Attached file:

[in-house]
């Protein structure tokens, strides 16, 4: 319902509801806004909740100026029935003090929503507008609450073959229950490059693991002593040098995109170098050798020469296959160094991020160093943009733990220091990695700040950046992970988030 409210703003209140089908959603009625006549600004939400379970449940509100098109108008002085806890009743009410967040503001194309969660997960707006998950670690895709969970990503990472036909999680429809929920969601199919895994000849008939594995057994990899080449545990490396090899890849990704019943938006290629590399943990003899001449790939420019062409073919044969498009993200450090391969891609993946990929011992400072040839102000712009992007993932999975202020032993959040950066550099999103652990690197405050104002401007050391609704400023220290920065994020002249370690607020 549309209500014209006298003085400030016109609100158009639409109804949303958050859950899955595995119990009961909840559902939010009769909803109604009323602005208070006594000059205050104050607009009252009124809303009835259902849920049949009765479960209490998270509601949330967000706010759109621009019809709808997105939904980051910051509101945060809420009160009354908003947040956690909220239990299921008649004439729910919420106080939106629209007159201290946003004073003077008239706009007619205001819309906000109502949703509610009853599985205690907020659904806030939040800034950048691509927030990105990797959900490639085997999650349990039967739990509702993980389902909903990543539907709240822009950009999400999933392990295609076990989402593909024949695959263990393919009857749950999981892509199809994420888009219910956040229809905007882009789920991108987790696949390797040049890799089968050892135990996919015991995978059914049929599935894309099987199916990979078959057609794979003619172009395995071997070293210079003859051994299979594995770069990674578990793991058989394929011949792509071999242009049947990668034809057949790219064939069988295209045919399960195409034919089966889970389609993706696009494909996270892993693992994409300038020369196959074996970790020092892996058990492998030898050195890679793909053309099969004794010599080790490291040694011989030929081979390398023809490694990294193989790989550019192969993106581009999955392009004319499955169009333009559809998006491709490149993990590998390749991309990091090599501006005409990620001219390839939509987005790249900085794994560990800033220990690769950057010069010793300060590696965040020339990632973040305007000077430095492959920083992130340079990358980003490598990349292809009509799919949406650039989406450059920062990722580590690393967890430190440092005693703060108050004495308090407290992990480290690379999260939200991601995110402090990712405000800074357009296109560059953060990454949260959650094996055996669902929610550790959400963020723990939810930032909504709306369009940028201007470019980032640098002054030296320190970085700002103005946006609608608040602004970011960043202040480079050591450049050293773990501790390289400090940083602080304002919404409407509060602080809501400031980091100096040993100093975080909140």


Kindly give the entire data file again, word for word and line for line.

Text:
[in-house]
């Protein structure tokens, strides 16, 4: 319902509801806004909740100026029935003090929503507008609450073959229950490059693991002593040098995109170098050798020469296959160094991020160093943009733990220091990695700040950046992970988030 409210703003209140089908959603009625006549600004939400379970449940509100098109108008002085806890009743009410967040503001194309969660997960707006998950670690895709969970990503990472036909999680429809929920969601199919895994000849008939594995057994990899080449545990490396090899890849990704019943938006290629590399943990003899001449790939420019062409073919044969498009993200450090391969891609993946990929011992400072040839102000712009992007993932999975202020032993959040950066550099999103652990690197405050104002401007050391609704400023220290920065994020002249370690607020 549309209500014209006298003085400030016109609100158009639409109804949303958050859950899955595995119990009961909840559902939010009769909803109604009323602005208070006594000059205050104050607009009252009124809303009835259902849920049949009765479960209490998270509601949330967000706010759109621009019809709808997105939904980051910051509101945060809420009160009354908003947040956690909220239990299921008649004439729910919420106080939106629209007159201290946003004073003077008239706009007619205001819309906000109502949703509610009853599985205690907020659904806030939040800034950048691509927030990105990797959900490639085997999650349990039967739990509702993980389902909903990543539907709240822009950009999400999933392990295609076990989402593909024949695959263990393919009857749950999981892509199809994420888009219910956040229809905007882009789920991108987790696949390797040049890799089968050892135990996919015991995978059914049929599935894309099987199916990979078959057609794979003619172009395995071997070293210079003859051994299979594995770069990674578990793991058989394929011949792509071999242009049947990668034809057949790219064939069988295209045919399960195409034919089966889970389609993706696009494909996270892993693992994409300038020369196959074996970790020092892996058990492998030898050195890679793909053309099969004794010599080790490291040694011989030929081979390398023809490694990294193989790989550019192969993106581009999955392009004319499955169009333009559809998006491709490149993990590998390749991309990091090599501006005409990620001219390839939509987005790249900085794994560990800033220990690769950057010069010793300060590696965040020339990632973040305007000077430095492959920083992130340079990358980003490598990349292809009509799919949406650039989406450059920062990722580590690393967890430190440092005693703060108050004495308090407290992990480290690379999260939200991601995110402090990712405000800074357009296109560059953060990454949260959650094996055996669902929610550790959400963020723990939810930032909504709306369009940028201007470019980032640098002054030296320190970085700002103005946006609608608040602004970011960043202040480079050591450049050293773990501790390289400090940083602080304002919404409407509060602080809501400031980091100096040993100093975080909140």